b. 9 May 1880, only son of Frederick George Ellis, 7th baron, and Blanche, eldest daughter and co-heir of William Holden, of Palace House, co. Lancaster. Educated at Eton and the Royal Military College, Sandhurst, he served in the Boer War, and afterwards in World War I. He succeeded, as 8th baron, in 1899. His descent from John Ellis, who was descended from a family of that name seated at Wrexham and who went to Jamaica in the reign of Charles II, is given in Debrett, Burke, and other works on the peerage; the additional name of Scott was adopted by the 8th baron in 1917. He married 1912, Margherita Dorothy, daughter of Charles van Raalte, and they had 6 children. He lived for years at Chirk Castle, Denbighshire; in 1929 he bought the Old Hall at Croesnewydd, near Wrexham, which had been the home of his ancestors. He also spent some time at Llanina, Cards.
Besides being a patron of dramatists (in Wales and London) and musicians, e.g. his association with Josef Holbrooke in the production of The Children of Don and Dylan, he was himself a writer, the Arthurian cycle giving him the subject of his first play, and, later, the folklore of Wales providing him with material for operatic libretti. Among his works are: Children of Don (1912), Pont Orewyn (1914), Lanval (1915), Dylan (1919), The Cauldron of Annwn (1922), The Cauldron of Annwn, including the story of Bronwen (1929), Five Pantomimes (1930), Song of Gwyn ap Nudd [ 1913 ]. He had previously published Banners, standards, and badges: from a Tudor manuscript in the College of Arms, and Some feudal lords and their seals, both in 1904. His last full-length play, which dealt with the emperor Heraclius and his relations with both Christianity and Islam, was produced in 1924. He was awarded the degree of LL.D. honoris causa by the University of Wales, was President of the National Museum of Wales and a governor of the National Library of Wales. In 1938 he became a trustee of the Tate Gallery. He died 5 November 1946 in London.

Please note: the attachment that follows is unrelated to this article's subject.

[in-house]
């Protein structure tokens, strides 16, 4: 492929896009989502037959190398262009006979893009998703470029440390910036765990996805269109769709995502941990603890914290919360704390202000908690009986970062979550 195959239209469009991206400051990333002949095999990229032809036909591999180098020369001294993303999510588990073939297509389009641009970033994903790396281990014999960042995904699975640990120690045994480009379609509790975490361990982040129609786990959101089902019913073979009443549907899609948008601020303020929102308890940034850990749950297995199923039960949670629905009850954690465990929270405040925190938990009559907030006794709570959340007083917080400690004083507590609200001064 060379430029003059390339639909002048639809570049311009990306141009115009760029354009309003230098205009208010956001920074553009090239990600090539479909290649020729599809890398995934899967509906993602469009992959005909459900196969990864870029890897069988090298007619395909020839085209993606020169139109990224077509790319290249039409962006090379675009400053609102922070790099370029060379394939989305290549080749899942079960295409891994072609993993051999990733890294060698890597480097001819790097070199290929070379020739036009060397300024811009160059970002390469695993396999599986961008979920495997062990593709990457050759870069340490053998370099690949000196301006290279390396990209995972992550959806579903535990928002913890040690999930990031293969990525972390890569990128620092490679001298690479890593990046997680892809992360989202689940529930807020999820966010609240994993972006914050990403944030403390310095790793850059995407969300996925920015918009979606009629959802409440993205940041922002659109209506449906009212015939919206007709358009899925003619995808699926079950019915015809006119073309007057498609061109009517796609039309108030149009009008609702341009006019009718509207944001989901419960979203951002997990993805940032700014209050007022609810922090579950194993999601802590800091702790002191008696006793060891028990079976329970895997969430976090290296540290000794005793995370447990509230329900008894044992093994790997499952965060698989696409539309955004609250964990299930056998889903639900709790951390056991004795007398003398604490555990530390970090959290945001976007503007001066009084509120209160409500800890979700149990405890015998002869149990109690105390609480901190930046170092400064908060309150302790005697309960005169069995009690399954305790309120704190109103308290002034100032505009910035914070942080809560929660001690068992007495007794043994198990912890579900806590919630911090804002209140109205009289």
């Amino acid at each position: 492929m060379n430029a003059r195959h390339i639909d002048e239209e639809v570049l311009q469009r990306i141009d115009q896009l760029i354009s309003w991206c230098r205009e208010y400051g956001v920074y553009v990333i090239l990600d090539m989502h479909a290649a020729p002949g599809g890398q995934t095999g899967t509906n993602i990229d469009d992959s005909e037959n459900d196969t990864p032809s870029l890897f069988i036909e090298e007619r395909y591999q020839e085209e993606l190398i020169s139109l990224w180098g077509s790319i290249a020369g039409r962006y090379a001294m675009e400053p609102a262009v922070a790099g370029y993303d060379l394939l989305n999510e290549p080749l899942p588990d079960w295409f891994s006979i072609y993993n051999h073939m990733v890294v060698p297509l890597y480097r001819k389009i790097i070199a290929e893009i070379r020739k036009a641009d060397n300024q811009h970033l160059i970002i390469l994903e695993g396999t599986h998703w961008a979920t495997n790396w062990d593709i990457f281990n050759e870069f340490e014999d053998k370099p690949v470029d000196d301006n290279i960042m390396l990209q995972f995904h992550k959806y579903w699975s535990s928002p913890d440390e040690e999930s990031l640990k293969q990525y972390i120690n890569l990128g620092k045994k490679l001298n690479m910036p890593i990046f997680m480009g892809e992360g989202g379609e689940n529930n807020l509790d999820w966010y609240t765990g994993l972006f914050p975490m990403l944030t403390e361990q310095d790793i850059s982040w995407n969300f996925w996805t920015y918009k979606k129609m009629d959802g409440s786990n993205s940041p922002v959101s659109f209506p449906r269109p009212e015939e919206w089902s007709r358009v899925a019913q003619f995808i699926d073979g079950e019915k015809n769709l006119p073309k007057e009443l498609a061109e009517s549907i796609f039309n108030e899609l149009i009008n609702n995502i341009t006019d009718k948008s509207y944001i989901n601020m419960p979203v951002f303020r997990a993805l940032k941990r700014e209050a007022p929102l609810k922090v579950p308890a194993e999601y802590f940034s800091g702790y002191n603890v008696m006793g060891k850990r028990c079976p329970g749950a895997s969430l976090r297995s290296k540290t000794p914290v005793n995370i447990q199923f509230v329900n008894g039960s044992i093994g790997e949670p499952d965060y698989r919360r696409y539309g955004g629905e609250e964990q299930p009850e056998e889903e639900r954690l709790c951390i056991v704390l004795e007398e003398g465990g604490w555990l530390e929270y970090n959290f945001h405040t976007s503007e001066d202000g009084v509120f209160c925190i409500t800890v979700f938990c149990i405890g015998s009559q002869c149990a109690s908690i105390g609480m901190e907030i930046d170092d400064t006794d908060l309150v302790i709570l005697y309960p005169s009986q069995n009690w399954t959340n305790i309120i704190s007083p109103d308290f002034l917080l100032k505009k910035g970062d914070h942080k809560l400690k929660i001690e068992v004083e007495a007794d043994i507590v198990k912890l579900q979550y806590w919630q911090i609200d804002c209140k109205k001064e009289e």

Published date: 2001
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